There are countless wedding photography myths floating around both on the internet and in the real world but one myth in particular seems to really be baffling brides this year.  Although I don’t know why this trend has started, it’s quite apparent that brides who are planning small and intimate weddings are now expecting discounts from all their vendors.

Below is a verbatim example of a recent request/email I received from a potential client.  Without any exaggeration, I can say that I have receive at least one of these types of emails per month for the past year and a half.

“Hi!  My fiancé and I are planning a small and intimate wedding with only our closest family and a few friends.  We would like to have coverage of the whole day including the bride getting ready.  We were looking at the platinum package but we were assuming that since we’re having a small wedding, the price could be adjusted accordingly?  Looking forward to hearing back from you.”

I always find it difficult to respond to emails like this because I simply can’t wrap my mind out why someone would think they are entitled to a  discount on their photography services simply because they are choosing to have fewer guests attend their wedding.

Whether you are choosing to have a small and intimate wedding because you are on a budget or you truly prefer the intimate style of celebration, there are certain things that you can expect to be relatively cheaper and there are certain things whose price will not change whether there are 30 guests of 300 guests!

So how do you know which vendors you can save on by having a smaller wedding?  It’s simple (and honestly, logical):

If the vendors price is based on a “per person/per guest/per table” calculation, then the fewer guests you have, the less the service will cost.

Let’s take catering for example.  If your caterer is serving fewer guests; therefore, making less food, your final cost will be lower than if you were serving double the amount of people.

Decorators generally follow a similar pricing structure: aside from head table decorations (which would cost the same regardless of the amount of guests present), if you are paying a per-table price for linens and centerpieces, then logically, the less tables you have the decorate the lower your cost will be.

If the vendors price is not based on a per person/per table calculation (ie: if the vendors job doesn’t change relative tothe amount of guests), then you absolutely cannot expect the vendor to give you a ‘discount’ simply because you have chosen to have a smaller wedding. 

Whether there are three-dozen guests or three hundred guests, as a photographer, my job would not change.  Sure there might be more people in the reception photos, but the act of taking the picture and capturing the moment is independent of guest count.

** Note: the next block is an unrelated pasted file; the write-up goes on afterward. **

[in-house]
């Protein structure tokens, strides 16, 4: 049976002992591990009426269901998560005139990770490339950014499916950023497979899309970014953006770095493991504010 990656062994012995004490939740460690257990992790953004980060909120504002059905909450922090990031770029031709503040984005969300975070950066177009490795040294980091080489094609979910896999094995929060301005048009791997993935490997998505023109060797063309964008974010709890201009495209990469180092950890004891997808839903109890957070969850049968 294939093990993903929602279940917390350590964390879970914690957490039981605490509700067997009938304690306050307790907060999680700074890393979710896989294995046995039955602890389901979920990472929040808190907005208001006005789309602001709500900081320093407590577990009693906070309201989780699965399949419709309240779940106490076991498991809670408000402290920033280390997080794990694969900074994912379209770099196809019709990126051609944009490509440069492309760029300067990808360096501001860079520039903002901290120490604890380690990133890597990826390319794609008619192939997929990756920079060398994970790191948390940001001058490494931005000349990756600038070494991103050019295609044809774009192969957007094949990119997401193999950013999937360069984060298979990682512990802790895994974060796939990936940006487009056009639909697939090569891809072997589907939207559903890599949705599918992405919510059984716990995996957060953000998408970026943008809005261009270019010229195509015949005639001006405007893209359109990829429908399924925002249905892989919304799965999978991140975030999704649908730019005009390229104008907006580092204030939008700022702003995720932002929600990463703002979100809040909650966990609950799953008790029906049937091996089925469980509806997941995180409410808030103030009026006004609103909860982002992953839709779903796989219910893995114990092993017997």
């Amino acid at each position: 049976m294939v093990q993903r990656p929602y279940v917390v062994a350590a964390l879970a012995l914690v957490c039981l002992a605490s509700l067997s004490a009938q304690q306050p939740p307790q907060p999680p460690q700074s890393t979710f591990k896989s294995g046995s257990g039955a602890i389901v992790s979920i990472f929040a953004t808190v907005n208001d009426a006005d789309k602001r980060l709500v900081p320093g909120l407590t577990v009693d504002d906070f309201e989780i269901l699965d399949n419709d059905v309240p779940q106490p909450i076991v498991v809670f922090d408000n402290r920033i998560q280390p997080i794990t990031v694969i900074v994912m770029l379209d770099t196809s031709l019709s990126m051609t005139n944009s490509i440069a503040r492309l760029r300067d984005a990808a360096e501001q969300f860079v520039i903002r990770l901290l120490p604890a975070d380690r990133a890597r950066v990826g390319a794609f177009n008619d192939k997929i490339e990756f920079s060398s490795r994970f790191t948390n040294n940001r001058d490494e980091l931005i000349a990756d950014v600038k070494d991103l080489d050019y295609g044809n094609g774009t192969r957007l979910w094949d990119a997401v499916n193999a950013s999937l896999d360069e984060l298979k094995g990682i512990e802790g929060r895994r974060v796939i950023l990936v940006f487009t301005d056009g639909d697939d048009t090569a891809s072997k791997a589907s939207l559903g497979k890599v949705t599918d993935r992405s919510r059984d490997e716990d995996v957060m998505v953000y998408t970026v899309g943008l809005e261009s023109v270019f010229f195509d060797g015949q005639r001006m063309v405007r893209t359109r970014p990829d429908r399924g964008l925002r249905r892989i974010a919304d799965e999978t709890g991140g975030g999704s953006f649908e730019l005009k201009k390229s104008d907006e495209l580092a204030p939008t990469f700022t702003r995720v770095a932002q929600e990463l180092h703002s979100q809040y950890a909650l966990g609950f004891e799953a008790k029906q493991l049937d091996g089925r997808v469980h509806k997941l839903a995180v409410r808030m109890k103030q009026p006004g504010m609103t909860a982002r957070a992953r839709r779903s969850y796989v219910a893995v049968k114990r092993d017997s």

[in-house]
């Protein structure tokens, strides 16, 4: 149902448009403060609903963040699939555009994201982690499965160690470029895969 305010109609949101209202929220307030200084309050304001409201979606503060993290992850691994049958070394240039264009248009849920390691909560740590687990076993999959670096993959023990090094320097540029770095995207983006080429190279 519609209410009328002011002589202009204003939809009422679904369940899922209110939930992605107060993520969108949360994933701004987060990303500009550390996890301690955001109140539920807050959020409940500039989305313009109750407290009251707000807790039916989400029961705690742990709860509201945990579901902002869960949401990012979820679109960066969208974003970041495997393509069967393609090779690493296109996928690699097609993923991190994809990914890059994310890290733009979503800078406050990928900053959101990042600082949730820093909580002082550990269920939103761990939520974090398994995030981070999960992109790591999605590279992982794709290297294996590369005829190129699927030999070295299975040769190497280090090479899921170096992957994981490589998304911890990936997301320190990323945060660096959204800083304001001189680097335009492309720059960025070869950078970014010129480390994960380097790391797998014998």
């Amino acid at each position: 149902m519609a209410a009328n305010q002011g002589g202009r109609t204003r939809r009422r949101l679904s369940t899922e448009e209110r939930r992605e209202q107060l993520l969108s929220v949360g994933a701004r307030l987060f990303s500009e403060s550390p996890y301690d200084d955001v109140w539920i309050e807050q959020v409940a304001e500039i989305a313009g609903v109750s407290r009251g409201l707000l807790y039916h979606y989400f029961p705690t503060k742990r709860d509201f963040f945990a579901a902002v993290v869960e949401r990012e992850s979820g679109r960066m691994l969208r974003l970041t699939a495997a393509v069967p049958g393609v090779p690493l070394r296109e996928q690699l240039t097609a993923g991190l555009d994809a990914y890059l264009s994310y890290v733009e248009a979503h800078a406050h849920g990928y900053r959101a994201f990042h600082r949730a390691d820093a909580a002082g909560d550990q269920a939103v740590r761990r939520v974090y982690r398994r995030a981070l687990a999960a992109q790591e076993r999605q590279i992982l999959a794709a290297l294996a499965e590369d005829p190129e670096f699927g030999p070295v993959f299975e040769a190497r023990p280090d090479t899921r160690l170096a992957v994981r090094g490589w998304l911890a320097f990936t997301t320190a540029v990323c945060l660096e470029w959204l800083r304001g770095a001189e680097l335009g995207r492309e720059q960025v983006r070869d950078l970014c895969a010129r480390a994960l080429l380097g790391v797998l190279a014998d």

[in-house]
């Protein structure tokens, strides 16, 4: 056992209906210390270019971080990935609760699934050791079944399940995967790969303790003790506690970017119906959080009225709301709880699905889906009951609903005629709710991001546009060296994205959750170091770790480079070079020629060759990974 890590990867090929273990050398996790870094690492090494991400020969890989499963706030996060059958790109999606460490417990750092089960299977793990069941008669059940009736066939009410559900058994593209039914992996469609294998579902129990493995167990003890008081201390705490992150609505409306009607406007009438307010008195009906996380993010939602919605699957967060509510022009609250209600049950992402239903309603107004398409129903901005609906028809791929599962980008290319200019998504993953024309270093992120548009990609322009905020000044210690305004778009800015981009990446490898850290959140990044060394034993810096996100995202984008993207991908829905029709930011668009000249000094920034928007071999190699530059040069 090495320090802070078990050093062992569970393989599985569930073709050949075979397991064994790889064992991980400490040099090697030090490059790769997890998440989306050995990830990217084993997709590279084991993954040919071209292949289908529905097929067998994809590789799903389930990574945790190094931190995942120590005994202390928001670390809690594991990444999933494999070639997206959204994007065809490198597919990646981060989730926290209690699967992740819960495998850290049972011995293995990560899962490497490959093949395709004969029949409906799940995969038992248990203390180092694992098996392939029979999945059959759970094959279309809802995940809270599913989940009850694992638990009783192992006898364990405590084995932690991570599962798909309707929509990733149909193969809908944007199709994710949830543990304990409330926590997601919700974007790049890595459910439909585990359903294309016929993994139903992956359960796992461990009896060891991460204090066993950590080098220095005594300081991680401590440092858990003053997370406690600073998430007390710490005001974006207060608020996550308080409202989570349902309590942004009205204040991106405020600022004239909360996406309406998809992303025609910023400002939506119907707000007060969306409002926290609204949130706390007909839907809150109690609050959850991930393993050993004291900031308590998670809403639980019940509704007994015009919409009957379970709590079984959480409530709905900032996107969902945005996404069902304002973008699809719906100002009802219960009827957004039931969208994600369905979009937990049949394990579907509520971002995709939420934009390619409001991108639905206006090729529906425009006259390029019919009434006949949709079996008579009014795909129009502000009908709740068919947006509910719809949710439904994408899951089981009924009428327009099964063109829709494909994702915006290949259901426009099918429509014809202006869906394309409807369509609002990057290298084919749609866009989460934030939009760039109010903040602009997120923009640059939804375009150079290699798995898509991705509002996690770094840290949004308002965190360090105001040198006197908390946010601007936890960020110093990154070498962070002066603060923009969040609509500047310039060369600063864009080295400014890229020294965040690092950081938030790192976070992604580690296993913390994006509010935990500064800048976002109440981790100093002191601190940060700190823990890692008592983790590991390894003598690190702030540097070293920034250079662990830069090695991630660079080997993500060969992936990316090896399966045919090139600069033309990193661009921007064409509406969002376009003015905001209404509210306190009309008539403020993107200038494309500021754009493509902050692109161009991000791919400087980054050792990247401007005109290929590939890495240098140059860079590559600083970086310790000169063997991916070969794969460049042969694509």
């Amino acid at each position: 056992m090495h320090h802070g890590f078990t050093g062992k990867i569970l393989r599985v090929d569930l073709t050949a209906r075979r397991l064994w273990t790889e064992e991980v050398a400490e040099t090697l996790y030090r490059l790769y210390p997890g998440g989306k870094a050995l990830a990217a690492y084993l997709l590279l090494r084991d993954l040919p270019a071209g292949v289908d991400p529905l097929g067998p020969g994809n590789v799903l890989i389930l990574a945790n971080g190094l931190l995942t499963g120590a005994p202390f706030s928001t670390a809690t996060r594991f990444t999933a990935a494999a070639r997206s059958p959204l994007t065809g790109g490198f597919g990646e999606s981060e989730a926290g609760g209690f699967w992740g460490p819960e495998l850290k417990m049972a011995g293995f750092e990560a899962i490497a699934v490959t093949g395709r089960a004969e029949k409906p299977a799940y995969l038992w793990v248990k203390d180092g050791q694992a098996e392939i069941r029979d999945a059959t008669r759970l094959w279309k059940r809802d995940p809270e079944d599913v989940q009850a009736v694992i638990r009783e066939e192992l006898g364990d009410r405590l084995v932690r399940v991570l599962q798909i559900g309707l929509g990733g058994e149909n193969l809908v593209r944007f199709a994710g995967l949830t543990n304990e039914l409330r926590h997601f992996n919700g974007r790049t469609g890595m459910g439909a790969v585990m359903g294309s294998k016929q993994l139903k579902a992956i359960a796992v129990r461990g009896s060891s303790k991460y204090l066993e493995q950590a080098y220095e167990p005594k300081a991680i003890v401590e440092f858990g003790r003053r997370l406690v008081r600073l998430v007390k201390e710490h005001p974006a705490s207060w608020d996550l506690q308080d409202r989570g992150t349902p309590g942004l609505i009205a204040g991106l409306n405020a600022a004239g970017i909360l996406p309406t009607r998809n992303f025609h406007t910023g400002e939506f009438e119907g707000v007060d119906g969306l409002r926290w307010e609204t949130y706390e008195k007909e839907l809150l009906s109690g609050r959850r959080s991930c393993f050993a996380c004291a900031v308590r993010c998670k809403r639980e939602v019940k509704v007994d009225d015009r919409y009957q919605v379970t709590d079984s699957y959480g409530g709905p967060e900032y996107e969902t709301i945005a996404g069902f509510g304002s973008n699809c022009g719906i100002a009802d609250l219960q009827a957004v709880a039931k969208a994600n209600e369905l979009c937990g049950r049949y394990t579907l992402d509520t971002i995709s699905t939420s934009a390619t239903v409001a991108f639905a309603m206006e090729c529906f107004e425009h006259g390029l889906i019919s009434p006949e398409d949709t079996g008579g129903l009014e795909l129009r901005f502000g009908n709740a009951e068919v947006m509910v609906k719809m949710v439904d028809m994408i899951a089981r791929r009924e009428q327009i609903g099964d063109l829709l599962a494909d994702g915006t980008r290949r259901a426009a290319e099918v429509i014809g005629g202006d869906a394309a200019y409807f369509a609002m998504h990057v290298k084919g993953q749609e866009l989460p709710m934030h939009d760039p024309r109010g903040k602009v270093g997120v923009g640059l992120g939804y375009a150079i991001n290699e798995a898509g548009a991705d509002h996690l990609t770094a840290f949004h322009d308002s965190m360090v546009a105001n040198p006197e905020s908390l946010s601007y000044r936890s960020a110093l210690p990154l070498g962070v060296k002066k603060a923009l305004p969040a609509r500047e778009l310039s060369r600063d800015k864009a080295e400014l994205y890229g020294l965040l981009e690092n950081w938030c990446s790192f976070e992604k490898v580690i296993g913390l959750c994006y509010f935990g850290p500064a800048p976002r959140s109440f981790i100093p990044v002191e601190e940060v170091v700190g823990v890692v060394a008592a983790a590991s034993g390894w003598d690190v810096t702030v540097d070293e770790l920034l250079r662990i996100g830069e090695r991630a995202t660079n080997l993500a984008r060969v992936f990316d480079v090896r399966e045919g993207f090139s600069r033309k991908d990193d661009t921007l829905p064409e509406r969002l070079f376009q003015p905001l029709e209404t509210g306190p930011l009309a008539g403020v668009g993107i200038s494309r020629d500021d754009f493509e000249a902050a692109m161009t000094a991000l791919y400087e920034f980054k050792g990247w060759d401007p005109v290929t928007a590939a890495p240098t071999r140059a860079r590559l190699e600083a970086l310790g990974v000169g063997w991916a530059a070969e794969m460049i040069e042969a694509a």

Asking your photographer to give you a discount because you are having a ‘smaller’ wedding is like asking your hair dresser to cut you a deal because there will be less people looking at your hair.  It’s like asking the minister to lower their costs because there will be fewer people to hear them speak.  It’s like asking for a discount on your dress simply because only a few people will be seeing you in it.  Vendors such as photographers, hair dresses, make-up artists and ministers (just to name a few) are providing you with a service that remains unchanged relative to the number of guests in attendance and to ask them for such a discount is, quite frankly, disrespectful.  Although you may not intend for it to be a disrespectful statement, asking for a discount when there is no rational reason  for deserving one shows a lack of a respect for the hard work and dedication that the artist puts in to their craft.

IMG 1099 CRAVE - Wedding Photography Myths: Vendor Discounts for Small Weddings
Adam + Renata had an intimate, rustic wedding with only their closest friends and families. Regardless of the amount of guests present, my job remained unchanged.

So hopefully this post has helped to clear the air in regards to how the size of a wedding can or cannot affect the price of a vendor.  Always remember that the way you start a relationship with your vendor sets the tone for your experience with them.  Treat your vendors, and their services, with the respect they deserve and you will have taken the first few steps towards developing a wonderful and professional vendor relationship.   Best of luck in your wedding planning, brides!

 

 

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[...] (or lack thereof) of the bride and groom in question.  I’ve written a complete article on small weddings and vendor discounts; but the long and the short of it is: if the vendors job remains unchanged regardless of the amount [...]
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